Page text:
7. The system of claim 1, wherein said system connects to a health monitoring organization and uploads notifications of medication intake in order to update status of the patient.
8. A medication dispensing method for use with a medication dispenser, the method comprising:
receiving an event-based medication prescription for a patient that specifies when to ingest a first medication in relation to a physiological event experienced by the patient;
receiving sensory input from one or more sensors proximate to the patient;
detecting a pattern of occurrences of the physiological event from the sensory input by a physiological module executed by a computer processor;
identifying an expected time for an occurrence of the physiological event from the pattern of occurrences;
scheduling ingestion of the first medication to correlate with the expected time in accordance with the event-based medication prescriptions and an ingestion policy by an ingestion module executed by the computer processor;
maintaining a calendar of events experienced by the patient, including the physiological event, and making a determination of a time range in which these events occur;
receiving a time-based-medication prescription for the patient that specifies a timing for ingesting a second medication and employing a predetermined temporal window for dispensing the second medication to determine whether to delay or accelerate dispensing the second medication; and
delaying dispensing of the second medication when overlap occurs of the predetermined temporal window with the expected time for an occurrence of the physiological event.
9. The method of claim 8, further comprising delaying dispensing of the second medication until either: (a) the first medication is dispensed or (b) an end of the predetermined temporal window is reached, whichever comes first.
10. The method of claim 8, further comprising downloading an e-prescription from a health monitoring organization, wherein the e-prescription specifies both the information regarding intake of the second medication, and the information regarding the event-based medication prescription.
11. The method of claim 10, wherein the information regarding intake of the second medication includes instructions for dispensing medication according to a fixed time distribution schedule, and the event-based medication prescription includes instructions for dispensing medication in response to events including at least one of: blood pressure level; heart attack; going to sleep; waking; and taking a meal.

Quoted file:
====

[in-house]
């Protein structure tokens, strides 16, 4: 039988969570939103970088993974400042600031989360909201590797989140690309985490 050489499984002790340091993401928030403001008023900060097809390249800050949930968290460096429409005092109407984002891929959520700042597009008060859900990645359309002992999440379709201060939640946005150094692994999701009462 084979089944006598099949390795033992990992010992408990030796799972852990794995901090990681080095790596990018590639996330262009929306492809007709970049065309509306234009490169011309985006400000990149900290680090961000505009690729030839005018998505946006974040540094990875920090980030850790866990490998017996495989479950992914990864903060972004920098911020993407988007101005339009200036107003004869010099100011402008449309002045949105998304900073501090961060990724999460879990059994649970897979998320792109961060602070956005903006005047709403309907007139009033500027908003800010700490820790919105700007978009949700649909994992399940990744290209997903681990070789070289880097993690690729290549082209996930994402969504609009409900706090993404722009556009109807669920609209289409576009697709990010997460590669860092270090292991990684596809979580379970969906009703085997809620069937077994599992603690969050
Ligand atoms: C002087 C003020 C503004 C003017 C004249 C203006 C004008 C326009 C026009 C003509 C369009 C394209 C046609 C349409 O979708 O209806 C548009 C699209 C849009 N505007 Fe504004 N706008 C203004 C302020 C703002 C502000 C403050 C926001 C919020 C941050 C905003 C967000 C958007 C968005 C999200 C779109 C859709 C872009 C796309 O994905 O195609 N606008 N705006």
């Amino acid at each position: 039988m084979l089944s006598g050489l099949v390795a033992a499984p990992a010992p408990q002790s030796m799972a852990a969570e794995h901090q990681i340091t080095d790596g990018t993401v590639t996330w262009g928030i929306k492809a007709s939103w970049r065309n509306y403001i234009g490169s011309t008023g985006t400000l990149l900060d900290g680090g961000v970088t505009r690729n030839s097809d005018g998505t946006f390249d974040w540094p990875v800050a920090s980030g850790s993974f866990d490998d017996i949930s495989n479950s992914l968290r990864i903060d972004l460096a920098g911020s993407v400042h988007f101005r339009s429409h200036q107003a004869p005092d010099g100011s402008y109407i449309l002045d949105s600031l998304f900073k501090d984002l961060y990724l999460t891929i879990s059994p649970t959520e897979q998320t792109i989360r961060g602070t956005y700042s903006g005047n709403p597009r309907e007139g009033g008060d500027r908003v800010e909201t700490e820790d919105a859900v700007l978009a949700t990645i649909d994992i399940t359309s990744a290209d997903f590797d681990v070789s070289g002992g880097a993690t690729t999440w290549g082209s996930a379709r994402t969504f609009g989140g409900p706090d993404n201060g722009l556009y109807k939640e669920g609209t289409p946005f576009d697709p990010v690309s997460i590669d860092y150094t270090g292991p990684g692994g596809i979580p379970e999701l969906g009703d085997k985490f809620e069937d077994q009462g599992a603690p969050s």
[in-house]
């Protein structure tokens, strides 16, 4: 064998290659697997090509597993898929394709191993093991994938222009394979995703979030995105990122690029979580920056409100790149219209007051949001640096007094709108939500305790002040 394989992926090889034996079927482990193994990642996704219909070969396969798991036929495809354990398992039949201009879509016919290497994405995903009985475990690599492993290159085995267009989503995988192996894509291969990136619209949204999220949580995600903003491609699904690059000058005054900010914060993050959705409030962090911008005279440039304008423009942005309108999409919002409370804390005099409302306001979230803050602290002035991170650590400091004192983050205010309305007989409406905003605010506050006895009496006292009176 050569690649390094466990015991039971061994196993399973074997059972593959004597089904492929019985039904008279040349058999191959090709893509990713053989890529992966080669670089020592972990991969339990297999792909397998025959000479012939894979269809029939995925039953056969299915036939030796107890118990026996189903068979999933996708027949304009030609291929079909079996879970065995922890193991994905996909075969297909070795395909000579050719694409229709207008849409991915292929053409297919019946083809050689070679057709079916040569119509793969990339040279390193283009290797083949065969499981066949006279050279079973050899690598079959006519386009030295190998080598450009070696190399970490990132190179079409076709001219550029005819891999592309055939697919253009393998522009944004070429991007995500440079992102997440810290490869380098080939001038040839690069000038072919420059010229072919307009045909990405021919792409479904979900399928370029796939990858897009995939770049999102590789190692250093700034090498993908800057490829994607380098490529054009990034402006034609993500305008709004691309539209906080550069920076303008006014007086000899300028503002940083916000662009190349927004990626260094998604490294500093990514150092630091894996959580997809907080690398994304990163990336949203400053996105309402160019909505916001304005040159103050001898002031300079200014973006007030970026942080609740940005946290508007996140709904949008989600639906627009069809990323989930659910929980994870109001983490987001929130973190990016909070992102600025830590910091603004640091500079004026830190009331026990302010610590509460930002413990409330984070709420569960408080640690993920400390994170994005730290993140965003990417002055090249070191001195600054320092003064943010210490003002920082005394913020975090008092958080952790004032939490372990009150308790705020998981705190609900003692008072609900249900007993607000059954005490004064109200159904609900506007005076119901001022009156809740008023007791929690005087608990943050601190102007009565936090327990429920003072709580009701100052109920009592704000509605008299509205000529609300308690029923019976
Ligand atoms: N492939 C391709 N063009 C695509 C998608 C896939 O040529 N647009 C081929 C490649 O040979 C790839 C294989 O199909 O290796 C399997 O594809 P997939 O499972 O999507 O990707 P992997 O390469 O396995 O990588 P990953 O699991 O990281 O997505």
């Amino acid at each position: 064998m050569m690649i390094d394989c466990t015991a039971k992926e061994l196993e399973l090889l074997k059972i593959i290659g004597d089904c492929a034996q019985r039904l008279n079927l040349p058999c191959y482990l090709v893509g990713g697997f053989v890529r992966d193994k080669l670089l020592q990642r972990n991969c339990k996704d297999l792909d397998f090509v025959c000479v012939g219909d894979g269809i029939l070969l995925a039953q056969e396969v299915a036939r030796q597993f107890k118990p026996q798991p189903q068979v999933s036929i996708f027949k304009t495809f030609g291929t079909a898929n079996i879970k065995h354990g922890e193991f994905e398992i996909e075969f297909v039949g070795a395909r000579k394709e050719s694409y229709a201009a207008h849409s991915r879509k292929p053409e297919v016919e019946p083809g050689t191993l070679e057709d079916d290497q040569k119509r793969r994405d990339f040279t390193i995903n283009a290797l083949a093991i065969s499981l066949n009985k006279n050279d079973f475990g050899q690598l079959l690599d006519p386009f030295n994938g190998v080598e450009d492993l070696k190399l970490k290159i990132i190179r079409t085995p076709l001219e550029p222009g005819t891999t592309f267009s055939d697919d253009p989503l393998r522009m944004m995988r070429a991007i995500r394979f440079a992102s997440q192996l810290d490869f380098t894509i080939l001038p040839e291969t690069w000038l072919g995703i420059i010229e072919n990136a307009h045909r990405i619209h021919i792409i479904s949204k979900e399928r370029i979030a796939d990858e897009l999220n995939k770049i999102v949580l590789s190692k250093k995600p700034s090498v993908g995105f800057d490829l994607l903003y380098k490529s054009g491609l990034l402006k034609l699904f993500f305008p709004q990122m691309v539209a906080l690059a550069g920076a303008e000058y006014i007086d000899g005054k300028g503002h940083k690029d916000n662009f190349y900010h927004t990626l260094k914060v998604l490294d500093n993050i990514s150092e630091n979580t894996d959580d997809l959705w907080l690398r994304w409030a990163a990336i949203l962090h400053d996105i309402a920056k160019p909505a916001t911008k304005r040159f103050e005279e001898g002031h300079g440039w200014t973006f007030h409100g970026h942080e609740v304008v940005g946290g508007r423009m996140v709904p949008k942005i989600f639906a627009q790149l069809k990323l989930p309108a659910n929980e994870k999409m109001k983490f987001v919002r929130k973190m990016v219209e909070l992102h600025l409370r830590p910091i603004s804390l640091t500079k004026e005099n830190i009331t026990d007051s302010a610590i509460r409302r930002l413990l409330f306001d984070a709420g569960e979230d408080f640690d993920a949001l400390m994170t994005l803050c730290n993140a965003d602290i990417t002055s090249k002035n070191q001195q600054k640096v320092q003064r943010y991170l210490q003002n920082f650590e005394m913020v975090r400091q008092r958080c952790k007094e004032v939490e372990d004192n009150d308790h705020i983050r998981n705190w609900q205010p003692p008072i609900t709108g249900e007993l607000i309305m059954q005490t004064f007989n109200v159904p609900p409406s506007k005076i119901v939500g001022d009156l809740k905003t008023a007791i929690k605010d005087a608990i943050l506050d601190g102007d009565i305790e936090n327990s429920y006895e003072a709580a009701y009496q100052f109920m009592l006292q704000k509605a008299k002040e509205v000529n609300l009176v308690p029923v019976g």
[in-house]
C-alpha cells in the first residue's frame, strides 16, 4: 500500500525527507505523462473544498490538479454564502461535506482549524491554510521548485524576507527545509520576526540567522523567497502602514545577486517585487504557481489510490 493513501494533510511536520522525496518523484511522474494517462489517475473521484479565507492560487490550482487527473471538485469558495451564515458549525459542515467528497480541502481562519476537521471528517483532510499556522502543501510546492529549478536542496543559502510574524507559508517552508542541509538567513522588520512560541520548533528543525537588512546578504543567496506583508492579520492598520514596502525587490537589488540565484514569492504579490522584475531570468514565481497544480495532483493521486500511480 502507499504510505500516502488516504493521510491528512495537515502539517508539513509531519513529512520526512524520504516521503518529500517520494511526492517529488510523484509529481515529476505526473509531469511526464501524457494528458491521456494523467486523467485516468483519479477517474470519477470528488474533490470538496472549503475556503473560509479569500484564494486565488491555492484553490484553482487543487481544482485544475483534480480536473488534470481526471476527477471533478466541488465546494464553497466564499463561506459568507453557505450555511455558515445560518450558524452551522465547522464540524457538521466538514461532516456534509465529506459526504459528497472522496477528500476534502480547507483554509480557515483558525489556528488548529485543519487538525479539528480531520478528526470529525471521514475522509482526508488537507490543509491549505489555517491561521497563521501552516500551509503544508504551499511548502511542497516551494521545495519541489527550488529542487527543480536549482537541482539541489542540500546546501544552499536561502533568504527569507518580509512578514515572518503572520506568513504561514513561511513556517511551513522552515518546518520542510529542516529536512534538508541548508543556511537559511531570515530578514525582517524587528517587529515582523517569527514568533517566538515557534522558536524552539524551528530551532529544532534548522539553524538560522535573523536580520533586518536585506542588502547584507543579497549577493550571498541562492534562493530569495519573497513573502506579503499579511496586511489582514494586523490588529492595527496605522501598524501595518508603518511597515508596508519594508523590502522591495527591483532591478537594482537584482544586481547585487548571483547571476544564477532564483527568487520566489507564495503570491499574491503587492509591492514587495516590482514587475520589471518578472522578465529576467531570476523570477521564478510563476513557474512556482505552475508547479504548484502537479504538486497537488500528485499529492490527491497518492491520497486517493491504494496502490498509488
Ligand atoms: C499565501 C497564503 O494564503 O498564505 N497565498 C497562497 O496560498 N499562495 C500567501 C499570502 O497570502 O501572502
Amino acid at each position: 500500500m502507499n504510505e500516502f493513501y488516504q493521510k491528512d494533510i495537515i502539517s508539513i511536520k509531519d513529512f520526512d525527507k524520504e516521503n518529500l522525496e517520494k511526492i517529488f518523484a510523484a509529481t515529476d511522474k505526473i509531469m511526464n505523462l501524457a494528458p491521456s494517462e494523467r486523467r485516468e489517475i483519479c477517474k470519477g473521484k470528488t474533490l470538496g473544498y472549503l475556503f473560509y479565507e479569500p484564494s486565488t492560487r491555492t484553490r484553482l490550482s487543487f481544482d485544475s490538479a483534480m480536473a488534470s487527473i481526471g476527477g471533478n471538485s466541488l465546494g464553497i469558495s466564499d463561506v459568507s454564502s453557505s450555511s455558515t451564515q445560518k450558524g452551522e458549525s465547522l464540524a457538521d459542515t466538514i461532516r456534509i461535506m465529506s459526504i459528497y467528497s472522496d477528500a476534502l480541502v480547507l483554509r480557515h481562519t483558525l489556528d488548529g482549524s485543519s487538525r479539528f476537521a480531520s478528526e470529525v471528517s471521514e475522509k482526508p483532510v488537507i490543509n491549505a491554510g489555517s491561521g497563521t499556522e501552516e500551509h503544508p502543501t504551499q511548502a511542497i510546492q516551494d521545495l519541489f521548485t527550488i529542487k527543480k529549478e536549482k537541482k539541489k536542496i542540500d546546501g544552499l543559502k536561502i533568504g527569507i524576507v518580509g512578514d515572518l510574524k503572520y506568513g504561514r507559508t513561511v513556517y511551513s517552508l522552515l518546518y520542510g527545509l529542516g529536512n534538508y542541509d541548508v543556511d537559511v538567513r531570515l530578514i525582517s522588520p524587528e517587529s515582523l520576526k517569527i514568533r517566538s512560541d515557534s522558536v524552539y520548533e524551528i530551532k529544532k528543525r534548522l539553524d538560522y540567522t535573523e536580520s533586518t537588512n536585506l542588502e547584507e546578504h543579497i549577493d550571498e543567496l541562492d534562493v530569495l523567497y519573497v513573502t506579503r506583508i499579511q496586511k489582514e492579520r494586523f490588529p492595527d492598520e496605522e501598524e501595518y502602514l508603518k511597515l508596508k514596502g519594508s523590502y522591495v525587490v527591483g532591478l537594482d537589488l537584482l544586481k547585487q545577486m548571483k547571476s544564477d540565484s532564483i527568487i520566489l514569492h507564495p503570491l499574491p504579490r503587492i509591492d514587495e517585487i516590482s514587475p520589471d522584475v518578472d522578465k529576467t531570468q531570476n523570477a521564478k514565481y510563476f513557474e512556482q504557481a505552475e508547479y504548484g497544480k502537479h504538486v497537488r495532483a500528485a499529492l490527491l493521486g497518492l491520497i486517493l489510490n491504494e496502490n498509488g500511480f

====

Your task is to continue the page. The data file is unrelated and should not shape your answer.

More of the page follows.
12. The method of claim 8, further comprising:
recognizing that the second medication and the first medication have a possibility of producing a side effect when consumed concurrently; and
deciding to delay or accelerate dispensing of the second medication in order to increase a time difference between ingestion of the second medication and ingestion of the first medication.
13. The medication dispensing method of claim 8 wherein detecting a pattern of occurrences of the physiological event further comprises learning a pattern of meal times for the patient and scheduling ingestion of the medication to correlate with the pattern of meal times.
14. The medication dispensing system of claim 1 wherein the ingestion policy is further defined as a convenience policy that minimizes a number of medications taken.
15. The medication dispensing system of claim 1 wherein the ingestion policy is further defined as an anti-allergy policy that separates in time ingestion of medications having potential allergic reactions.
Description
FIELD

The present disclosure generally relates to medication dispensers, and relates in particular to medication dispenser that can dynamically determine a user's physiological clock and dispense medication according to the physiological clock.

BACKGROUND

The statements in this section merely provide background information related to the present disclosure and may not constitute prior art.

Referring to FIG. 8, existing medication dispensers dispense medication according to a calendar. Hence they force patients into a very strict daily routine, as the medication ingestion has been set for fixed times. This rigidity and the unnecessary constraints imposed on patients are amongst the causes of low observance of medication prescriptions.

Today's typical medication dispenser 800 can read an e-prescription 802 at an external site like a health monitoring organization or a hospital 804 (hereinafter referred to as HMO+). This prescription 802 can specify fixed times for administering medications, and can be downloaded at step 806 into a calendar 808 scheduling the medication ingestion at fixed hours. At step 810, the effective medication intake can be reported back to the HMO+ 804, which can then update the status of the patient at step 812.

SUMMARY